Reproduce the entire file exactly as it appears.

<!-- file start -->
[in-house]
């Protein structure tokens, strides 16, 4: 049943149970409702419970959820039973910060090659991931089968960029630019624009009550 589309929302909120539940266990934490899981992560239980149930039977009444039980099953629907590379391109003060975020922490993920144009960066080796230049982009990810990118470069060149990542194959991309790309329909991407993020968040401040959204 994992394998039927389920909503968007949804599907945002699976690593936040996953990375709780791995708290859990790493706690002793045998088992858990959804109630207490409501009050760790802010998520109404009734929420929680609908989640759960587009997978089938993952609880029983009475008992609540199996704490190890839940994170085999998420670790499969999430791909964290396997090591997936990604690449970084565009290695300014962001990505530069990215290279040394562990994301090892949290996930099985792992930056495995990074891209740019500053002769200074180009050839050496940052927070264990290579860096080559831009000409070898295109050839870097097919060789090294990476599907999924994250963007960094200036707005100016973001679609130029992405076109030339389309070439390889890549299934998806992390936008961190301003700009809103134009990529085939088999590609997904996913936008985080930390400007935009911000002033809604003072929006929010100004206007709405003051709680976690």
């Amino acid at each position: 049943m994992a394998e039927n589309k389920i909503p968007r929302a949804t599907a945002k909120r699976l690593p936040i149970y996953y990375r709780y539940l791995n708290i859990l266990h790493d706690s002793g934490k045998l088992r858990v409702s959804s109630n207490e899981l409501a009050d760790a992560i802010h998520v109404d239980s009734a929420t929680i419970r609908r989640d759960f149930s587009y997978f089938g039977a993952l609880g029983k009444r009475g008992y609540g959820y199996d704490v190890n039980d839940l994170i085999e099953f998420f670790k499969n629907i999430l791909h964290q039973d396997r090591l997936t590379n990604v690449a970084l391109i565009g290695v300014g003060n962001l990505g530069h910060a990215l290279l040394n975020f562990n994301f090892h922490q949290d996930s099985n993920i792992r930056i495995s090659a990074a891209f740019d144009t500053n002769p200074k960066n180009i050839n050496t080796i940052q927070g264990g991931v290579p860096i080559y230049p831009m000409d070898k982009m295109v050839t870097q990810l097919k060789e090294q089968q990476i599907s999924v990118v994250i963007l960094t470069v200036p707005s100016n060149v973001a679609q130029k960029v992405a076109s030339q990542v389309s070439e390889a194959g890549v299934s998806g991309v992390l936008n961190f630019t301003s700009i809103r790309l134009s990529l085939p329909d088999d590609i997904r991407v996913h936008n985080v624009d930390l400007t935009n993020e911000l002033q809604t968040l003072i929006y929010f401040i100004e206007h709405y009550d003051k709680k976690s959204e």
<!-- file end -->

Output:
[in-house]
């Protein structure tokens, strides 16, 4: 049943149970409702419970959820039973910060090659991931089968960029630019624009009550 589309929302909120539940266990934490899981992560239980149930039977009444039980099953629907590379391109003060975020922490993920144009960066080796230049982009990810990118470069060149990542194959991309790309329909991407993020968040401040959204 994992394998039927389920909503968007949804599907945002699976690593936040996953990375709780791995708290859990790493706690002793045998088992858990959804109630207490409501009050760790802010998520109404009734929420929680609908989640759960587009997978089938993952609880029983009475008992609540199996704490190890839940994170085999998420670790499969999430791909964290396997090591997936990604690449970084565009290695300014962001990505530069990215290279040394562990994301090892949290996930099985792992930056495995990074891209740019500053002769200074180009050839050496940052927070264990290579860096080559831009000409070898295109050839870097097919060789090294990476599907999924994250963007960094200036707005100016973001679609130029992405076109030339389309070439390889890549299934998806992390936008961190301003700009809103134009990529085939088999590609997904996913936008985080930390400007935009911000002033809604003072929006929010100004206007709405003051709680976690």
């Amino acid at each position: 049943m994992a394998e039927n589309k389920i909503p968007r929302a949804t599907a945002k909120r699976l690593p936040i149970y996953y990375r709780y539940l791995n708290i859990l266990h790493d706690s002793g934490k045998l088992r858990v409702s959804s109630n207490e899981l409501a009050d760790a992560i802010h998520v109404d239980s009734a929420t929680i419970r609908r989640d759960f149930s587009y997978f089938g039977a993952l609880g029983k009444r009475g008992y609540g959820y199996d704490v190890n039980d839940l994170i085999e099953f998420f670790k499969n629907i999430l791909h964290q039973d396997r090591l997936t590379n990604v690449a970084l391109i565009g290695v300014g003060n962001l990505g530069h910060a990215l290279l040394n975020f562990n994301f090892h922490q949290d996930s099985n993920i792992r930056i495995s090659a990074a891209f740019d144009t500053n002769p200074k960066n180009i050839n050496t080796i940052q927070g264990g991931v290579p860096i080559y230049p831009m000409d070898k982009m295109v050839t870097q990810l097919k060789e090294q089968q990476i599907s999924v990118v994250i963007l960094t470069v200036p707005s100016n060149v973001a679609q130029k960029v992405a076109s030339q990542v389309s070439e390889a194959g890549v299934s998806g991309v992390l936008n961190f630019t301003s700009i809103r790309l134009s990529l085939p329909d088999d590609i997904r991407v996913h936008n985080v624009d930390l400007t935009n993020e911000l002033q809604t968040l003072i929006y929010f401040i100004e206007h709405y009550d003051k709680k976690s959204e």